Zakk Wylde, the wild Viking god of heavy metal, has just released his eighth album with Black Label Society. Order Of The Black is a blistering mix of pounding riffs and dark ballads built around the musician's penchant for Elton John-meets-Motown-styled piano tracks. The new album has already dropped two singles, the adrenaline-driven riffer "Parade Of The Dead" followed by another heavy rocker, "Crazy Horse." But that's just the top of the laundry list in terms of what the bearded one has been up to. Since leaving Ozzy's band and dealing with blood clots in his legs, he's had some time on his hands and in recent months he's been working on: Two books (one instructional and the other a How-to guide for metal maniacs). Some new and original guitars. A new guitar pedal. Another signature amplifier. A screenplay. A pub (yeah, you read that right). And if you can believe what he says, there's also beef jerky, coffee, hot sauce and beer. Not to mention that he recently completed construction of his new home studio dubbed the Bunker where every track of the new album was recorded and mixed. And has just assembled Berzerkus, a package tour with Clutch, 2Cent, and Children Of Bodom that will take him out on the road for the next two years. So it's not too surprising that Zakk doesn't have time to sit one-on-one with every writer who wants to talk with him. Rather, several journalists were gathered together on various phones for a conference call. Here is the result of that communal exchange. [* denotes a question from the writer] *You just built a home studio the Black Label Bunker. What does that mean to have your own recording studio and be able to spend all the time you wanted on the Order of the Black album? I remember telling Ozzy when he put the studio in [at Ozzy's house], I just go, Ozz, could you imagine how much money you must have spent in studio time since the first Black Sabbath album to now? I mean you could have basically bought a small country with the amount of money you've probably spent. Break it down: if it's a $1,000 a day, you're in there for 80 days, it's $80,000 right there. You know what I mean? It's just like buying a house; it's not so much the mortgage payment, it's the down payment on the house. I think any young band startin' especially when they used to get big record advances or whatever, the best thing would have probably been to do: buy your own recording studio and just record your album in there and then you always have this recording studio forever. Any band, when you get a record deal, you sign a record deal and then you have to pay the studio and then you have to pay the guy that's gonna engineer the record or whoever the producer guy is. The next thing you know there's $250,000 gone that you coulda used to buy a studio. Ya know what I'm sayin'? I'm just sayin' that's always what the case is. Obviously having a studio is gonna save me a ton of money down the line. Makin' this record obviously bought the studio but I keep makin' records for the next 15, 20 years, the whole thing will have paid itself off already. *What has it felt like to be able to devote all the time you wanted to dial in guitar sounds and stuff like that? Put it this way, I never had any time restrictions; I never recorded like that back in the day. Every Black Label album we've done or Ozzy record, we go in there [and] miking up my rig is pretty simple. It's just a JCM800 and I've done enough records now so I know what types of mics to use and EQ settings and everything like that. When I want to get clean guitar tones, I use my Roland Jazz Chorus or I'll take my Marshall and dial it in or whatever or just like a little combo or something like that. I've been doing it long enough where you know what clean guitar tones you want to get and nice, warm, clean guitar sounds and acoustic or 12-Danelectro or whatever. That was never a problem in the past; we wouldn't take a week to get drum sounds. That's just insanity [and] obviously the engineer doesn't know what the hell he's doing. You know what I mean? It shouldn't take that long. I remember reading with Ozzy when they were doing Bark at the Moon, or not Bark at the Moon, Ultimate Sin, Jake E. Lee was sayin', I remember readin' an article, he said, Oh, yeah, it took us like four days to get a guitar tone. I mean that's insane and that's with Ron Nevison who worked with Led Zeppelin. Four days to get a guitar tone? I mean are you guys smokin' crack? You take 10 minutes to get the guitar sound and then the rest of the whole day is just getting loaded? I don't understand it. I mean four days; give me a break, man. But I mean the whole thing is ridiculous. I'd end up breakin' somebody's legs if it took me four days to get me a guitar tone. You know what I mean? I never look at it that way. But havin' the Bunker, no, it's definitely great, man. Zack Fagan who made Ozzy's studio, his company Under the Wire, they made the Bunker and put it this way: it's road tested now. Cause originally and usually when you have the studio you're gonna need another place to mix or whatever. We recorded and I brought it to another place to mix which got a big ol' SSL board, the whole nine yards and all the bells and whistles, and the mixes from the studio like smoked it. So now I can actually make the donuts in here, actually wrap em up, box em, and send em out. Know what I mean? It's one-stop shoppin' now. So I mean I could actually do everything in the Bunker so I'm completely stoked. Have you ever broken anyone's leg? When I played football but that was about it though; not intentionally though. Did you pull out any different gear for Order of the Black? Just still all the same thing: the Marshall Signature JCM800s; the 2203's. And then pedal-wise, all my Dunlop pedals that Jimmy and the guys make for me. The Zakk Wylde Black Label Chorus pedal [ZW38]; the Zakk Wylde Overdrive; my wah-wah pedal [ZW45]. On Crazy Horse, I used the Eddie Van Halen flanger. I used the [MXR] Phase 90 on some solo things. And that's about it. And I used the [Dunlop] Rotovibe for the solo in Parade of the Dead. But aside of that, that's it, man. I just try and keep it as simple as possible. Because the less stuff you've got goin', the better the signal is. All you need is an ass kickin' soundin' and you're good to go. And then you know 200-watt EVs I use for speakers; the more wattage they're gonna break up less. So it's just a cleaner, punchier sound. And the Monster cable; all the stuff I endorse, I use. It's not a paycheck. You know what I'm sayin'? All my Gibsons and my Epiphone, the Graveyard Disciple, I used that on some solos and stuff like that. I got all of it in the mix. You have the Gibson and Epiphone Signature guitars like you mentioned. Would you actually like to design your own guitar? Well, I got the [Epiphone] ZV part SG with the V and everything like that. That's definitely mine right there. I got a couple other designs I actually came up with just recently so yeah, we're gonna see how that goes. I'm in the middle of doin' that and comin' up with another pedal with Jimmy Dunlop and the guys. And then obviously with Marshall we're makin' another Zakk Wylde Signature JCM800. So that's comin' out pretty soon, too.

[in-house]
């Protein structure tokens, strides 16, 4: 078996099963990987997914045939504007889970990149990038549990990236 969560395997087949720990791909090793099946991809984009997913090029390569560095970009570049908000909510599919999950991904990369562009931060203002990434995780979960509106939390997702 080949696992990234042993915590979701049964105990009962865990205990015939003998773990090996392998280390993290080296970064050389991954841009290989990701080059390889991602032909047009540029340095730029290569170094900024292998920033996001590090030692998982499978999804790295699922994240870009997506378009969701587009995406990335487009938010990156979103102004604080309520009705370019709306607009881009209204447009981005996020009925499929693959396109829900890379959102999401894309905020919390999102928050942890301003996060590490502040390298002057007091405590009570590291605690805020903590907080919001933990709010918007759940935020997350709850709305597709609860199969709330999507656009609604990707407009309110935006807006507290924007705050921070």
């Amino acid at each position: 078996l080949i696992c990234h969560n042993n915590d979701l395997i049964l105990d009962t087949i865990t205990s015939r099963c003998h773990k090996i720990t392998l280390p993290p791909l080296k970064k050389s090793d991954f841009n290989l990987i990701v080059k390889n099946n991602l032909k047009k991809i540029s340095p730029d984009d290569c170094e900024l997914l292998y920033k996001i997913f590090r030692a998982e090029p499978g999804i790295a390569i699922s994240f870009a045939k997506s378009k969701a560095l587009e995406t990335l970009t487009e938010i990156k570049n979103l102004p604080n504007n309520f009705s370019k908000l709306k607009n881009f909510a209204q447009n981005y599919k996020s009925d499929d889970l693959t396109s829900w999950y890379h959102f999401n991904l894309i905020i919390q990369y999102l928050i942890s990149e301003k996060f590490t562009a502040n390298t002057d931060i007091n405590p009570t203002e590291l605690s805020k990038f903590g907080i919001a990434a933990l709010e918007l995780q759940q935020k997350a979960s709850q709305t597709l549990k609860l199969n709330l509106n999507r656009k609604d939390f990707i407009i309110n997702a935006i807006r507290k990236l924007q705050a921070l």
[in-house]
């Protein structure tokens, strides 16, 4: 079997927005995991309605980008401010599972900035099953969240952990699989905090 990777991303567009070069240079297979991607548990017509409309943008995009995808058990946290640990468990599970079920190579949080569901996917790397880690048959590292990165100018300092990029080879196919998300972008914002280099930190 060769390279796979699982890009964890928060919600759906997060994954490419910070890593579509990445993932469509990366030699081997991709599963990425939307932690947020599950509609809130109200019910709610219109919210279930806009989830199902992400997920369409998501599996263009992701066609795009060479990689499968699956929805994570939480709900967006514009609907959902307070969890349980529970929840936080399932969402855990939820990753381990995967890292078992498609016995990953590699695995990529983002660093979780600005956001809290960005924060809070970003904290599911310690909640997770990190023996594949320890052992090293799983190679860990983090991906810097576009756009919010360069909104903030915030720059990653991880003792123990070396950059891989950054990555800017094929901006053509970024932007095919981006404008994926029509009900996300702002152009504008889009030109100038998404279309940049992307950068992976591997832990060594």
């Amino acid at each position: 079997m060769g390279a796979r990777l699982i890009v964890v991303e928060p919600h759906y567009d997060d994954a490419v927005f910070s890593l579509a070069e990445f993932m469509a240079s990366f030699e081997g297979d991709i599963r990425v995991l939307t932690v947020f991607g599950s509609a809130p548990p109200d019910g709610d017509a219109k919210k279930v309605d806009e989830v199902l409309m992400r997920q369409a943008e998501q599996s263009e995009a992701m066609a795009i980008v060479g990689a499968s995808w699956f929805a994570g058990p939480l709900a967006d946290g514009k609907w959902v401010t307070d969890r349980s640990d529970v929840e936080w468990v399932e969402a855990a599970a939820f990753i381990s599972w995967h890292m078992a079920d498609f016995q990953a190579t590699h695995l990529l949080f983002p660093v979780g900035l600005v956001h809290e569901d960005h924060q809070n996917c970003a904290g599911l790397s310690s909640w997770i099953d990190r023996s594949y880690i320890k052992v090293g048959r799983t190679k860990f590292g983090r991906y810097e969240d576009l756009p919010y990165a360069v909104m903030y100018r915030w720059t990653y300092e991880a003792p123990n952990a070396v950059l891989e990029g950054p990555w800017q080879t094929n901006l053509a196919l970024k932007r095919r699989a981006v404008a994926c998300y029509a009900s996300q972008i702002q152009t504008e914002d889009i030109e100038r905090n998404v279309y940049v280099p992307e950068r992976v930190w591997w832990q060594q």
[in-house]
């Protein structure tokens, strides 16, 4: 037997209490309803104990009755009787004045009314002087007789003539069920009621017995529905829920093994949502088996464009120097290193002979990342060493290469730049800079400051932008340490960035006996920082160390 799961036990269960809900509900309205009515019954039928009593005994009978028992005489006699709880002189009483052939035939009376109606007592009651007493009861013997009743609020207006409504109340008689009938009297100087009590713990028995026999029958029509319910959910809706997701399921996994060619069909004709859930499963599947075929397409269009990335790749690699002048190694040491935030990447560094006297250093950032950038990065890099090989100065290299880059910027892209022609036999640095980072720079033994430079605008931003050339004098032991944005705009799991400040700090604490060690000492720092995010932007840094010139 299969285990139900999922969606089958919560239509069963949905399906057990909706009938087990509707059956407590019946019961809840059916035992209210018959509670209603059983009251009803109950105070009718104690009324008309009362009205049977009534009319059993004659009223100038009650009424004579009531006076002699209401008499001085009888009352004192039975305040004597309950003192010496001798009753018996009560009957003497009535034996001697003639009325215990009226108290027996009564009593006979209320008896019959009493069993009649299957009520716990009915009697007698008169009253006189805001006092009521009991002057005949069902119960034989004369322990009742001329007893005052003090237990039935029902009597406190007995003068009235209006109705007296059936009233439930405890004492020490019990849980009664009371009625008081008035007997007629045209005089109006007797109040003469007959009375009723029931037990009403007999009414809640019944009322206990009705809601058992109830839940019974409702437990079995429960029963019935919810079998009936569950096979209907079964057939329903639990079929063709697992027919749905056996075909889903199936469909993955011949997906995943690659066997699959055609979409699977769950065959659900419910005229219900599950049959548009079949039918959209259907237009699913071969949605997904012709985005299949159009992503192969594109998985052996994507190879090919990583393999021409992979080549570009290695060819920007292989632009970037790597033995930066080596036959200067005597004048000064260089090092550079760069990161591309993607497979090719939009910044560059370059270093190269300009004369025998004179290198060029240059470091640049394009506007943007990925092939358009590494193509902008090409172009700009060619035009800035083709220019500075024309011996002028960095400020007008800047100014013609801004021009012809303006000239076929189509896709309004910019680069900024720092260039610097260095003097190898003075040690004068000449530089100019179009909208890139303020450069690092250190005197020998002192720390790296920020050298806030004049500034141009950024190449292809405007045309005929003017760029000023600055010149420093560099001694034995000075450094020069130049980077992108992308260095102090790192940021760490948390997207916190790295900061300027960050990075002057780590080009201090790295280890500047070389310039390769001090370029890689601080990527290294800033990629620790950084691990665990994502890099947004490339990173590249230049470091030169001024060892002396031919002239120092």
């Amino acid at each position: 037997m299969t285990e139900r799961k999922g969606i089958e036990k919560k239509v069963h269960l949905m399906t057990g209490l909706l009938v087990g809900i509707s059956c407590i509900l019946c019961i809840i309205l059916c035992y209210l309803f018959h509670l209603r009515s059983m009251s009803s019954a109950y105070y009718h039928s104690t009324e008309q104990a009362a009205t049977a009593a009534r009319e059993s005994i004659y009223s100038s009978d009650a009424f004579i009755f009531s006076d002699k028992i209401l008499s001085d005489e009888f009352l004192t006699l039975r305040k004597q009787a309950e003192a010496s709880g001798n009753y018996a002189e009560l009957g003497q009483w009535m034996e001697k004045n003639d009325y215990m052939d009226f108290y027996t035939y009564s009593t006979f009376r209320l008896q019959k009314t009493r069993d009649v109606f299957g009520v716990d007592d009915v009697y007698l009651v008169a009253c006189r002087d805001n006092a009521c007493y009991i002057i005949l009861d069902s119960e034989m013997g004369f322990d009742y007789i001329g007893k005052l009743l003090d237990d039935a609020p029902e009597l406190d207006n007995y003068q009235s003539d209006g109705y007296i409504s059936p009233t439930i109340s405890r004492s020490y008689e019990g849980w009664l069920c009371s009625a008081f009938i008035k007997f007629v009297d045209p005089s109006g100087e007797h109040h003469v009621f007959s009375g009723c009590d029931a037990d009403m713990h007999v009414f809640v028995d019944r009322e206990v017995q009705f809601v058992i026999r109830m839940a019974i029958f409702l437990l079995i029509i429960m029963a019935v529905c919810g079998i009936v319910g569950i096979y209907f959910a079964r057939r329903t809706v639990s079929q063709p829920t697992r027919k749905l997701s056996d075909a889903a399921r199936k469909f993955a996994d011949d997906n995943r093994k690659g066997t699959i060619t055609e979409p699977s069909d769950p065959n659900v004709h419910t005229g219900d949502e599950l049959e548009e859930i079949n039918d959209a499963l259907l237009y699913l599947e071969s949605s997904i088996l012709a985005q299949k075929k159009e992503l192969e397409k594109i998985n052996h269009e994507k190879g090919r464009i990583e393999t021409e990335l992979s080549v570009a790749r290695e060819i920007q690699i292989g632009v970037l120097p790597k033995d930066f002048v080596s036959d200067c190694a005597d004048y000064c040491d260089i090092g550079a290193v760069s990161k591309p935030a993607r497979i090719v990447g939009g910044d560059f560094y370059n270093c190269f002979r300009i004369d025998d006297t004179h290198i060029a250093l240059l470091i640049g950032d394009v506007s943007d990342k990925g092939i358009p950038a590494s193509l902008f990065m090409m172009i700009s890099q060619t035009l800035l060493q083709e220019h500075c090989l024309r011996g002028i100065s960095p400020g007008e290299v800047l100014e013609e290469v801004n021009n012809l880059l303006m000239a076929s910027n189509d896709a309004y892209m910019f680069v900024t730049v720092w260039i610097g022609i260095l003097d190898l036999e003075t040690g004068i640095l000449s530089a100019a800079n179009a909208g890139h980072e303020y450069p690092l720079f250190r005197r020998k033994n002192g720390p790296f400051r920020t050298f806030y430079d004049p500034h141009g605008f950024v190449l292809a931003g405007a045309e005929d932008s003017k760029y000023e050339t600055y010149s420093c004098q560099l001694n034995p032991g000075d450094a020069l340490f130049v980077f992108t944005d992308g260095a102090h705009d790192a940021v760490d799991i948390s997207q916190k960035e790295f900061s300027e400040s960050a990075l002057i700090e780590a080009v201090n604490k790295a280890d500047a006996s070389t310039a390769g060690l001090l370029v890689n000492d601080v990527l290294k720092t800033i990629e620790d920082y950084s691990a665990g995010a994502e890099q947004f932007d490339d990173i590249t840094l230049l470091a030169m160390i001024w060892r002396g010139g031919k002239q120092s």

"The two requisites to be in Black Label, to be in the band: can't be an asshole and you have to know how to play your instrument."